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Mackie 1604vlz pro vs. mackie 1642 VLZ3

Discussion in 'Recording' started by carpcake, Mar 4, 2007.

  1. carpcake

    carpcake Guest

    What do you think? Should I buy a Mackie 1604 VLZ pro for $599.00 or the new Mackie 1642-VLZ3 for $599.00. I realize the "pro" has more inputs but I have heard complaints about the "ribbons" coming loose. I have been looking for reviews on the 1642 but can't find any. I am looking for a good mixer with 8 direct outs to use with my firepod. What do you suggest? Thanks! :?
  2. multoc

    multoc Active Member

    Jun 18, 2005
    neither, mackie's suck period you will paym ore to get it repaired than you will want to. buy something else
  3. carpcake

    carpcake Guest

    what would you suggest in the $700.00 range? :?
  4. drumist69

    drumist69 Active Member

    Feb 26, 2005
    North Carolina, USA
    I don't know...I've never had a Mackie let me down, but I've only been doing this for a couple of years or so. Me likey Mackie. ANDY
  5. 8th_note

    8th_note Guest

    I have a Mackie 1642 VLZ and it has performed flawlessly so far (about 3 years). I've steadily upgraded my preamps but I made some very good sounding projects on this mixer when it was all I had.

    I've read some first-person horror stories on getting a Mackie fixed and I've also read first-person kudos for Mackie on the same threads. It's got a 5 year warranty so if they really fix it when it breaks you should be OK. I haven't moved my mixer around much so maybe that's one reason I've had good luck with it. If you're going to be toting it around for live stuff then that could be a concern.

    If you're primarily looking for 8 direct outs I would suggest going with the 1642 VLZ3. The preamps are probably a little better than the regular VLZ and it has all the inputs & outputs you'll likely need.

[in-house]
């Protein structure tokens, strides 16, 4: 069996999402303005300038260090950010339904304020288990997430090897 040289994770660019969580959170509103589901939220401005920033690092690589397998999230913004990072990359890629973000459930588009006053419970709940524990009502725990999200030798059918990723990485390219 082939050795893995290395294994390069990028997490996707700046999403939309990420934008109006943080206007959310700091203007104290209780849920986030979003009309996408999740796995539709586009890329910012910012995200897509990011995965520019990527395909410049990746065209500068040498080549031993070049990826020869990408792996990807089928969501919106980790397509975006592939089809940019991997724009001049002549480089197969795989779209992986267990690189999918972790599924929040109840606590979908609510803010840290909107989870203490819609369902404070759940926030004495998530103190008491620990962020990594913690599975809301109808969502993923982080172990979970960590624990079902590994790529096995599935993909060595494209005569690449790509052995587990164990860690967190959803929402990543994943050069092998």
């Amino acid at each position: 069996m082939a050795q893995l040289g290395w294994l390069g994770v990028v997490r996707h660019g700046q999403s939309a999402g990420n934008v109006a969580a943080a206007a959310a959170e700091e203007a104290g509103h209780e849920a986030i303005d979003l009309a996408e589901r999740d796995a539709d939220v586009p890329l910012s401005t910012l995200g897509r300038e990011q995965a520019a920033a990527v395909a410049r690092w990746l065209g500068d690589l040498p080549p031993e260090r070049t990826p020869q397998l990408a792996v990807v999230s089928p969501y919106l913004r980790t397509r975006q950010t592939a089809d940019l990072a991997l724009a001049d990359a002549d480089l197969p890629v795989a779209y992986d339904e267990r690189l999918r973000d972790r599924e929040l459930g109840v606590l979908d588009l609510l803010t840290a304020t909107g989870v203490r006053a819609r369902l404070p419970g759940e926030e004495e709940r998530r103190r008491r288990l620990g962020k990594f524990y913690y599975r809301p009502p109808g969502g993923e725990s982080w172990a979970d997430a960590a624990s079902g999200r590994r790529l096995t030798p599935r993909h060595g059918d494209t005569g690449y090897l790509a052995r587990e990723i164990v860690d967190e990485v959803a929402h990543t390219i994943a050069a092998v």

Mackie gets trashed a lot but all in all, it's a decent value. Your other option for a mixer in that price range would be a Yamaha. I haven't tried one so I can't comment on the comparison but the Yamaha's tend to be a little lower in features.
  6. RemyRAD

    RemyRAD Guest

    Sep 26, 2005
    You have a Presonus Firepod. It already has 8 microphone preamps that are on a par with the Mackie's. You would be wasting your money unless you actually need a mixer?

    Better you should purchase yourself a single quality/Vintage/retro microphone preamp that has something more to offer? If you want that sound that has produced all of the hits, try a used API or Neve microphone preamp. Then, you will hear something you've only dreamed of before.

    I've used plenty of Mackie's. When using these inexpensive mixers, I really don't have a preference. To me, they are all adequately mediocre and I am still unencumbered making lovely recordings on just about anything. One is no better or worse than another in these affordable mixers. But your idea of plugging a Mackie microphone preamp into your Firepod, is like plugging a Mackie microphone preamp into another Mackie microphone preamp. That sort of like gay sex. No matter how much you love somebody, you're still not going to have a family.

    Childless but not gay.
    Ms. Remy Ann David
  7. JoeH

    JoeH Distinguished Member

    Jun 22, 2004
    Philadelphia, PA/ Greenville, DE
    Home Page: